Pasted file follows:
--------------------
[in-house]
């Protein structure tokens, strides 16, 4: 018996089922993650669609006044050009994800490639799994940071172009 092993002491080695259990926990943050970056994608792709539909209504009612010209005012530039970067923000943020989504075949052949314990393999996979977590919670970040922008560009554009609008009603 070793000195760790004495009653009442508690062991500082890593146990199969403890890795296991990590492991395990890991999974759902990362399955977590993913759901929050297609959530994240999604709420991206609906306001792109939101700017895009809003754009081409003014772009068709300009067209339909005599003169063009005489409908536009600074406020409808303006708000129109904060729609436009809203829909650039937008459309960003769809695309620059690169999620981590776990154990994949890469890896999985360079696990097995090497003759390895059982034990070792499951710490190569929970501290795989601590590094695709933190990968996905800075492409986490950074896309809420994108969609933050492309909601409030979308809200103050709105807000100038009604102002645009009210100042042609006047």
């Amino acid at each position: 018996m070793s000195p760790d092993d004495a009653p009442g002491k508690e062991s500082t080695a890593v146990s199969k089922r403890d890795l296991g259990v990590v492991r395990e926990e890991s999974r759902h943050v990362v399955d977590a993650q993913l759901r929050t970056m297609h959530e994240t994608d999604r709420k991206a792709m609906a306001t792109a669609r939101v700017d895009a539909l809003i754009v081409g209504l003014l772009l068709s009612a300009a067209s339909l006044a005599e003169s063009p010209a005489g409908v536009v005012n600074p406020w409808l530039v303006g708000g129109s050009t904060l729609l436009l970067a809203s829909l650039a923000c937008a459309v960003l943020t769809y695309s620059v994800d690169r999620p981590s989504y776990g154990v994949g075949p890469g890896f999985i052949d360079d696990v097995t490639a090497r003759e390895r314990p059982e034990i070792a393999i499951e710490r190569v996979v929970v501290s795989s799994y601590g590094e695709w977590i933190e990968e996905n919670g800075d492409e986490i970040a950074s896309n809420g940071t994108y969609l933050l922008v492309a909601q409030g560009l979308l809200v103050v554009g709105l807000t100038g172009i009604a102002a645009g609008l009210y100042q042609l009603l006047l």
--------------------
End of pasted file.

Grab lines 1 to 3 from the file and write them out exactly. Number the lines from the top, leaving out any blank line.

[in-house]
């Protein structure tokens, strides 16, 4: 018996089922993650669609006044050009994800490639799994940071172009 092993002491080695259990926990943050970056994608792709539909209504009612010209005012530039970067923000943020989504075949052949314990393999996979977590919670970040922008560009554009609008009603 070793000195760790004495009653009442508690062991500082890593146990199969403890890795296991990590492991395990890991999974759902990362399955977590993913759901929050297609959530994240999604709420991206609906306001792109939101700017895009809003754009081409003014772009068709300009067209339909005599003169063009005489409908536009600074406020409808303006708000129109904060729609436009809203829909650039937008459309960003769809695309620059690169999620981590776990154990994949890469890896999985360079696990097995090497003759390895059982034990070792499951710490190569929970501290795989601590590094695709933190990968996905800075492409986490950074896309809420994108969609933050492309909601409030979308809200103050709105807000100038009604102002645009009210100042042609006047």
């Amino acid at each position: 018996m070793s000195p760790d092993d004495a009653p009442g002491k508690e062991s500082t080695a890593v146990s199969k089922r403890d890795l296991g259990v990590v492991r395990e926990e890991s999974r759902h943050v990362v399955d977590a993650q993913l759901r929050t970056m297609h959530e994240t994608d999604r709420k991206a792709m609906a306001t792109a669609r939101v700017d895009a539909l809003i754009v081409g209504l003014l772009l068709s009612a300009a067209s339909l006044a005599e003169s063009p010209a005489g409908v536009v005012n600074p406020w409808l530039v303006g708000g129109s050009t904060l729609l436009l970067a809203s829909l650039a923000c937008a459309v960003l943020t769809y695309s620059v994800d690169r999620p981590s989504y776990g154990v994949g075949p890469g890896f999985i052949d360079d696990v097995t490639a090497r003759e390895r314990p059982e034990i070792a393999i499951e710490r190569v996979v929970v501290s795989s799994y601590g590094e695709w977590i933190e990968e996905n919670g800075d492409e986490i970040a950074s896309n809420g940071t994108y969609l933050l922008v492309a909601q409030g560009l979308l809200v103050v554009g709105l807000t100038g172009i009604a102002a645009g609008l009210y100042q042609l009603l006047l």